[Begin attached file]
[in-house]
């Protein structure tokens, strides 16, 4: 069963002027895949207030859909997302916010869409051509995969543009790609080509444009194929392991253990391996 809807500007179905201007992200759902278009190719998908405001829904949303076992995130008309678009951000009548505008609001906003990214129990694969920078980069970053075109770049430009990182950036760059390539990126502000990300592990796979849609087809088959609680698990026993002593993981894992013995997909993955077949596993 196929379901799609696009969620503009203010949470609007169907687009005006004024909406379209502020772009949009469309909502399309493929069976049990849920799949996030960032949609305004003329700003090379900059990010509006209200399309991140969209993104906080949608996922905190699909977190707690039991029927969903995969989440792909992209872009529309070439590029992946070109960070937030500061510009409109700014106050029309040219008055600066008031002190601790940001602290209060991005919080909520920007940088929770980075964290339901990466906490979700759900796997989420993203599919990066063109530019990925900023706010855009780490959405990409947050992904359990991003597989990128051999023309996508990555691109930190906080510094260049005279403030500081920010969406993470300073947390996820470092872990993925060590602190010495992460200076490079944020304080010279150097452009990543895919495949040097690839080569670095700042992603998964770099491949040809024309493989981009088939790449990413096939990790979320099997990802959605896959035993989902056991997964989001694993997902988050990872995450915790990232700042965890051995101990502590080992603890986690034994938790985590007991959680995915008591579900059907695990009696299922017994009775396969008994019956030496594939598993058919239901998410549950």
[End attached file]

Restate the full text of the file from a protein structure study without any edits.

[in-house]
């Protein structure tokens, strides 16, 4: 069963002027895949207030859909997302916010869409051509995969543009790609080509444009194929392991253990391996 809807500007179905201007992200759902278009190719998908405001829904949303076992995130008309678009951000009548505008609001906003990214129990694969920078980069970053075109770049430009990182950036760059390539990126502000990300592990796979849609087809088959609680698990026993002593993981894992013995997909993955077949596993 196929379901799609696009969620503009203010949470609007169907687009005006004024909406379209502020772009949009469309909502399309493929069976049990849920799949996030960032949609305004003329700003090379900059990010509006209200399309991140969209993104906080949608996922905190699909977190707690039991029927969903995969989440792909992209872009529309070439590029992946070109960070937030500061510009409109700014106050029309040219008055600066008031002190601790940001602290209060991005919080909520920007940088929770980075964290339901990466906490979700759900796997989420993203599919990066063109530019990925900023706010855009780490959405990409947050992904359990991003597989990128051999023309996508990555691109930190906080510094260049005279403030500081920010969406993470300073947390996820470092872990993925060590602190010495992460200076490079944020304080010279150097452009990543895919495949040097690839080569670095700042992603998964770099491949040809024309493989981009088939790449990413096939990790979320099997990802959605896959035993989902056991997964989001694993997902988050990872995450915790990232700042965890051995101990502590080992603890986690034994938790985590007991959680995915008591579900059907695990009696299922017994009775396969008994019956030496594939598993058919239901998410549950």